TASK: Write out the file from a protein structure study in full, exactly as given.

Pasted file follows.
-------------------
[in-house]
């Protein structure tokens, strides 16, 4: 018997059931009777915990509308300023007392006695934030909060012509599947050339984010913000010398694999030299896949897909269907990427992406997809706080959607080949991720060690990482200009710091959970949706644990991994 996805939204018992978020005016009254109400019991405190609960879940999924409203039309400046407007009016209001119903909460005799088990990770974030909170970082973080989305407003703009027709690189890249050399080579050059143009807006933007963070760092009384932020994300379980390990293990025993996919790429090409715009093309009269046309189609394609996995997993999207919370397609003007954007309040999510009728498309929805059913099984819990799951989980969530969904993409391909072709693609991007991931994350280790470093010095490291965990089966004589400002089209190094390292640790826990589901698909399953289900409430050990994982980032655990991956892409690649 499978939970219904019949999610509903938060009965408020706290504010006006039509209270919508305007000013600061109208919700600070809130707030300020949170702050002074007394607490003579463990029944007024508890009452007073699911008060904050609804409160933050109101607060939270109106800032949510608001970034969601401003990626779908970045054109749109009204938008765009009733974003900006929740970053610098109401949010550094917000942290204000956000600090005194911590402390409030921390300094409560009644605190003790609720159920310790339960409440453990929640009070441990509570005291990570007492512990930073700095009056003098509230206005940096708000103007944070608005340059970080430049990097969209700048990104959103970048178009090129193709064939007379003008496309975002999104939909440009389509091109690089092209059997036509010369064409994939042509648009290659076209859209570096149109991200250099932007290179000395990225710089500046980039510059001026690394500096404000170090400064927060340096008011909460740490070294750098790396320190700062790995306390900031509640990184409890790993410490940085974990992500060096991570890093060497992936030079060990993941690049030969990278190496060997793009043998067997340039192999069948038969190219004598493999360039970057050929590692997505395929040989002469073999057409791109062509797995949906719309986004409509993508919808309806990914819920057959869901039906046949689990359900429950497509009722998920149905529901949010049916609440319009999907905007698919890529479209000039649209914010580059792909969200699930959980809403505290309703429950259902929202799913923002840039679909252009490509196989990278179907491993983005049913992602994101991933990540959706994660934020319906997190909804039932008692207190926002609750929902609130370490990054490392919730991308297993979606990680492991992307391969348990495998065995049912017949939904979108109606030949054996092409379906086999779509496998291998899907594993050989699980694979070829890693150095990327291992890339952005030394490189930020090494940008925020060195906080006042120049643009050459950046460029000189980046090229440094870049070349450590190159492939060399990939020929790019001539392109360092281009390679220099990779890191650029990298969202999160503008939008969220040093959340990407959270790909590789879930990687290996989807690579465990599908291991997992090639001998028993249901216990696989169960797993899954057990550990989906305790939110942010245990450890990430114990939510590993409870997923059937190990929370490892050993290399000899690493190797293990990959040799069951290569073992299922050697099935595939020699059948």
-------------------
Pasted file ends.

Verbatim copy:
[in-house]
């Protein structure tokens, strides 16, 4: 018997059931009777915990509308300023007392006695934030909060012509599947050339984010913000010398694999030299896949897909269907990427992406997809706080959607080949991720060690990482200009710091959970949706644990991994 996805939204018992978020005016009254109400019991405190609960879940999924409203039309400046407007009016209001119903909460005799088990990770974030909170970082973080989305407003703009027709690189890249050399080579050059143009807006933007963070760092009384932020994300379980390990293990025993996919790429090409715009093309009269046309189609394609996995997993999207919370397609003007954007309040999510009728498309929805059913099984819990799951989980969530969904993409391909072709693609991007991931994350280790470093010095490291965990089966004589400002089209190094390292640790826990589901698909399953289900409430050990994982980032655990991956892409690649 499978939970219904019949999610509903938060009965408020706290504010006006039509209270919508305007000013600061109208919700600070809130707030300020949170702050002074007394607490003579463990029944007024508890009452007073699911008060904050609804409160933050109101607060939270109106800032949510608001970034969601401003990626779908970045054109749109009204938008765009009733974003900006929740970053610098109401949010550094917000942290204000956000600090005194911590402390409030921390300094409560009644605190003790609720159920310790339960409440453990929640009070441990509570005291990570007492512990930073700095009056003098509230206005940096708000103007944070608005340059970080430049990097969209700048990104959103970048178009090129193709064939007379003008496309975002999104939909440009389509091109690089092209059997036509010369064409994939042509648009290659076209859209570096149109991200250099932007290179000395990225710089500046980039510059001026690394500096404000170090400064927060340096008011909460740490070294750098790396320190700062790995306390900031509640990184409890790993410490940085974990992500060096991570890093060497992936030079060990993941690049030969990278190496060997793009043998067997340039192999069948038969190219004598493999360039970057050929590692997505395929040989002469073999057409791109062509797995949906719309986004409509993508919808309806990914819920057959869901039906046949689990359900429950497509009722998920149905529901949010049916609440319009999907905007698919890529479209000039649209914010580059792909969200699930959980809403505290309703429950259902929202799913923002840039679909252009490509196989990278179907491993983005049913992602994101991933990540959706994660934020319906997190909804039932008692207190926002609750929902609130370490990054490392919730991308297993979606990680492991992307391969348990495998065995049912017949939904979108109606030949054996092409379906086999779509496998291998899907594993050989699980694979070829890693150095990327291992890339952005030394490189930020090494940008925020060195906080006042120049643009050459950046460029000189980046090229440094870049070349450590190159492939060399990939020929790019001539392109360092281009390679220099990779890191650029990298969202999160503008939008969220040093959340990407959270790909590789879930990687290996989807690579465990599908291991997992090639001998028993249901216990696989169960797993899954057990550990989906305790939110942010245990450890990430114990939510590993409870997923059937190990929370490892050993290399000899690493190797293990990959040799069951290569073992299922050697099935595939020699059948």